LEDs aren't hard to come by - my local £ store sells various LED flashlights with at least 5 white LEDs. Pretty much any modern equipment like a set top box will have a PWR LED, these can often be rescued from kerb side collection points - the kerbs should be pretty crowded after many people got something better for Christmas.

Most resistors are SMD these days - a bit fiddly, but not impossible.
 

Thread Starter

rambomhtri

Joined Nov 9, 2015
317
Lol, I don't have time to read 600 pages. Here's one of the many places where I've heard that (minute 2:00):

Is it the creator of that video wrong when he says you shouldn't use a male USB to check USB female ports in a MoBo, as they "don't like it" when you plug in a USB with no integrated circuit?

Is it a good method to check the USB ports the way I've done it then?
 

ian field

Joined Oct 27, 2012
6,539
Lol, I don't have time to read 600 pages. Here's one of the many places where I've heard that (minute 2:00):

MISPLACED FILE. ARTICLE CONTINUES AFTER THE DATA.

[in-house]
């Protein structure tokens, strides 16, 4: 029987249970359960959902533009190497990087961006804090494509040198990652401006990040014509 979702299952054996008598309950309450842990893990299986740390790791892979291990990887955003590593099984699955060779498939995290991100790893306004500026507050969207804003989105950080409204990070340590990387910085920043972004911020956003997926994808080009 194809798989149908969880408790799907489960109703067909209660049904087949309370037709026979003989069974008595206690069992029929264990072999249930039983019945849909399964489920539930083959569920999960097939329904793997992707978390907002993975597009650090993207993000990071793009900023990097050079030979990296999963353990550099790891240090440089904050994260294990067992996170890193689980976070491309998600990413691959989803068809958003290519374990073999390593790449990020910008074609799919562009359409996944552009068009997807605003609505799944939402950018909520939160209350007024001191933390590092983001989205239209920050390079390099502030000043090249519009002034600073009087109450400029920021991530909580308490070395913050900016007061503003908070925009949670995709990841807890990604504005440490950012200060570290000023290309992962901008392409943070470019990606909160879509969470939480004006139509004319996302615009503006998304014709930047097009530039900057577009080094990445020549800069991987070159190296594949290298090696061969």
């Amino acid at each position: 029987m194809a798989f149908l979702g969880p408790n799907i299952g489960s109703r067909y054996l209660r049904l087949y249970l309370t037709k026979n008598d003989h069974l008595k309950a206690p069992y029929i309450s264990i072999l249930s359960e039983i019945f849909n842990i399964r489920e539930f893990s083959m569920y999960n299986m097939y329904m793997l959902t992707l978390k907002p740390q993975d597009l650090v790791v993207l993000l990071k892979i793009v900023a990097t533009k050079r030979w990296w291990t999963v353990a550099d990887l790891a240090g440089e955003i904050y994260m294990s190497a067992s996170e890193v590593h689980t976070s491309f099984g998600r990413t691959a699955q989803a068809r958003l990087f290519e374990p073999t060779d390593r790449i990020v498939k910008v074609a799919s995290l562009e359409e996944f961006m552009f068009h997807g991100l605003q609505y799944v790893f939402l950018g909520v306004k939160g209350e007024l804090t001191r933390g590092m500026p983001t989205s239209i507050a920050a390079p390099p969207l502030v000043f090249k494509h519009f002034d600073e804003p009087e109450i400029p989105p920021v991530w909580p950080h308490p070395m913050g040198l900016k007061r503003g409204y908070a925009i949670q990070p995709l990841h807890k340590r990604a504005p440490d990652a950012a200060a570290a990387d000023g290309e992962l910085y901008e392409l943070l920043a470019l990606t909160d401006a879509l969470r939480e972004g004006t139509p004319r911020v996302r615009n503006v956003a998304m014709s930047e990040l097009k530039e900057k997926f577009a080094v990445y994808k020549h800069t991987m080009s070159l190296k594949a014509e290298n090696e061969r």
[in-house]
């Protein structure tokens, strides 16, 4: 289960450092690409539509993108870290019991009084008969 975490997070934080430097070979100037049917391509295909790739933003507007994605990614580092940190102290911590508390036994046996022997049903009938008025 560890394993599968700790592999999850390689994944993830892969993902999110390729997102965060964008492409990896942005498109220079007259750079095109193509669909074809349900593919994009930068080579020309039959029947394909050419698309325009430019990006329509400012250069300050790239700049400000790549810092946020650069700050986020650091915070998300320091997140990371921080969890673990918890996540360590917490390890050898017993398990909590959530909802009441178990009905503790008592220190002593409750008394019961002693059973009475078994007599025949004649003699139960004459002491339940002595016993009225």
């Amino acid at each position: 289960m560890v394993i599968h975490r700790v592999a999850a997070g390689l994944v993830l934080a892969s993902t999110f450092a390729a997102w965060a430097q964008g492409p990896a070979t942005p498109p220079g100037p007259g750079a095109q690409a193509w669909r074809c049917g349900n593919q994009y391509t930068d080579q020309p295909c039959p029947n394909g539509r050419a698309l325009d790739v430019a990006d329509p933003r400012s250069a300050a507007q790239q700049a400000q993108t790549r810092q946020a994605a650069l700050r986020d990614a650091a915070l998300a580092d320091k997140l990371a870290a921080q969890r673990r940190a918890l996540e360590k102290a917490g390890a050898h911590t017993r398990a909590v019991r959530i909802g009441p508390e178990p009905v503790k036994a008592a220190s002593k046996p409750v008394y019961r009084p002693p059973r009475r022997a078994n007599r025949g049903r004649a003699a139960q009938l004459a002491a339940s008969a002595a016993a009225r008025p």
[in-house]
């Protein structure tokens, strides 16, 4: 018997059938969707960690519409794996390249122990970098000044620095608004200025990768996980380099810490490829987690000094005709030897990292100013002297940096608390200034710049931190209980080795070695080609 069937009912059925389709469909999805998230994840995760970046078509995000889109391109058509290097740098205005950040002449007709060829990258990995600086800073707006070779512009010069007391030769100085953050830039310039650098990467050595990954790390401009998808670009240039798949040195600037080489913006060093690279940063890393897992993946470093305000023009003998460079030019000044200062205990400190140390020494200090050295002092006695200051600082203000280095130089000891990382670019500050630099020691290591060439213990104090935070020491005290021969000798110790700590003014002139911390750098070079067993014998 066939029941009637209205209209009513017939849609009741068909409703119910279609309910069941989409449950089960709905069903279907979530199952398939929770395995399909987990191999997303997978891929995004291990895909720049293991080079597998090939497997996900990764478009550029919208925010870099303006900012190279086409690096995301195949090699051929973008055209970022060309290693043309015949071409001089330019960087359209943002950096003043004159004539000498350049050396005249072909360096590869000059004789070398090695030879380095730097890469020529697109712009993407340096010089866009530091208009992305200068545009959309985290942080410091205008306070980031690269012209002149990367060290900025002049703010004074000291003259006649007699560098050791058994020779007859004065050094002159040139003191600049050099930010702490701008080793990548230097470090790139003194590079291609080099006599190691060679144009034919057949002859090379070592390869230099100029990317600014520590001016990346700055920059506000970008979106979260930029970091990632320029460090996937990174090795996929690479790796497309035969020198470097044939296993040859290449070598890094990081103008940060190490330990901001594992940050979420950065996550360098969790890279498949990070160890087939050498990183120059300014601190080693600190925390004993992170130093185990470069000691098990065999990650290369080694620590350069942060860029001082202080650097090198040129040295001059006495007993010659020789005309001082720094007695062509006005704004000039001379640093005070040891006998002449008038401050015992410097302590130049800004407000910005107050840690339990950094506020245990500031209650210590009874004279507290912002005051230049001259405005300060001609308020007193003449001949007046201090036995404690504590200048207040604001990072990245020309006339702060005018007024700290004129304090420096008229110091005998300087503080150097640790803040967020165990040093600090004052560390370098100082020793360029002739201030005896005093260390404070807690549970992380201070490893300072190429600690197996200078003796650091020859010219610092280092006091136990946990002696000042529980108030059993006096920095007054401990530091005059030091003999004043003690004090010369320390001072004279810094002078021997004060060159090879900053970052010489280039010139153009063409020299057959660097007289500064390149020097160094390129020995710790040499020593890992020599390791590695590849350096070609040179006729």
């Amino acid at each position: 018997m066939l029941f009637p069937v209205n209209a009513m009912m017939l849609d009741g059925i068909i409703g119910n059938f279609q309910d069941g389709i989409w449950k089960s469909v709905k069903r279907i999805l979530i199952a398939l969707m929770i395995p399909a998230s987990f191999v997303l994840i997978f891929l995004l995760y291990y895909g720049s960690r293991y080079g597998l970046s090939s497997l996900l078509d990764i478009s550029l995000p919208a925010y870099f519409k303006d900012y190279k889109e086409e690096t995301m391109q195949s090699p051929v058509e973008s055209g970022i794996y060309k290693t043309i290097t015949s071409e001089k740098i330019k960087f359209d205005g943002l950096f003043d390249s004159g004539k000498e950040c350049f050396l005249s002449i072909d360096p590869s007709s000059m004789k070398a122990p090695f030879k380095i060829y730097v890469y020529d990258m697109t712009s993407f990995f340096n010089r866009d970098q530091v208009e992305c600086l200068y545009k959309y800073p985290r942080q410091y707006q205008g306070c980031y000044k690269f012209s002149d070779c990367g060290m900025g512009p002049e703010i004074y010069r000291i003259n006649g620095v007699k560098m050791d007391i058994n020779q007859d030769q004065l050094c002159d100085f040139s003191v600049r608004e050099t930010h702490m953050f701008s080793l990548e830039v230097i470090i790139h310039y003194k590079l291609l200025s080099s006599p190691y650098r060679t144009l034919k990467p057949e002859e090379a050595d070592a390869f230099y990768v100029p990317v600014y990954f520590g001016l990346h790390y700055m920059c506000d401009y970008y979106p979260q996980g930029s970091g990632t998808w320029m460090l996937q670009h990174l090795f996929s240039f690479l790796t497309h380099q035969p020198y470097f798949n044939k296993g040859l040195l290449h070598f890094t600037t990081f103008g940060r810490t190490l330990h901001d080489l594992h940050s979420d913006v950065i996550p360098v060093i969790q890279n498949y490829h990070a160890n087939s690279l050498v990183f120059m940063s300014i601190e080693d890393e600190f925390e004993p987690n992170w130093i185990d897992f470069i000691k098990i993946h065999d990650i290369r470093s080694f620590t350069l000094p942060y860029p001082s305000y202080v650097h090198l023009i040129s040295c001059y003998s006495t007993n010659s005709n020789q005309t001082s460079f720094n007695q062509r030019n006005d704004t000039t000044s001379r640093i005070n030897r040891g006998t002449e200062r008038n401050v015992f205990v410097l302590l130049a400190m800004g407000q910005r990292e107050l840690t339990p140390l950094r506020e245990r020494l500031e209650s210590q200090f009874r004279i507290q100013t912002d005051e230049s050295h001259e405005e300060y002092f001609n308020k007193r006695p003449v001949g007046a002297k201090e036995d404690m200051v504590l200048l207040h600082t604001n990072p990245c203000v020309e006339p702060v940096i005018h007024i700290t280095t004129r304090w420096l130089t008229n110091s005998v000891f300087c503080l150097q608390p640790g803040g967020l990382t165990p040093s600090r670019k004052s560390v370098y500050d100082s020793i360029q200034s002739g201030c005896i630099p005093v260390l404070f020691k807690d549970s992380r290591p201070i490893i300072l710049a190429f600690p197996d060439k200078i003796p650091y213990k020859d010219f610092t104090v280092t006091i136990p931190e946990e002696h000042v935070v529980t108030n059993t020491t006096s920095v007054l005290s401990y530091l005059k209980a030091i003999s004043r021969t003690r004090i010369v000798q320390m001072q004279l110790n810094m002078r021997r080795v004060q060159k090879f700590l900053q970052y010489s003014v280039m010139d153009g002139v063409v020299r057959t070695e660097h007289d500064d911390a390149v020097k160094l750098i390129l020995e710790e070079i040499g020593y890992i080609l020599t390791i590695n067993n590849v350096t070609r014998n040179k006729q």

Is it the creator of that video wrong when he says you shouldn't use a male USB to check USB female ports in a MoBo, as they "don't like it" when you plug in a USB with no integrated circuit?

Is it a good method to check the USB ports the way I've done it then?
AFAICR: the original standard was 100mA limit unless a chip on the device negotiated for a 500mA limit.

Many gave the full 500mA anyway, and I believe the spec has been upgraded since I studied what it was.
 

sailorjoe

Joined Jun 4, 2013
361
Yeah, the guy's comments are wrong. The computer doesn't know that a cable with nothing on the other end is even plugged in. However, with all those bare wires out there, if you accidentally shorted out a pair, the computer might not like that at all, but that's true of most short circuits. You're testing it right. Time to open it up and do a manual inspection. Also, go get the right power supply. You could be hurting other components in your computer, like your hard drive, if your power supply doesn't have enough capacity.
Send us a picture if you open the laptop, please.
 

Thread Starter

rambomhtri

Joined Nov 9, 2015
317
What happens if you short the ground and VCC of a USB port?

There's just 0.5 (A)*5(V) = 2.5(W). What harm can 2.5 watts do?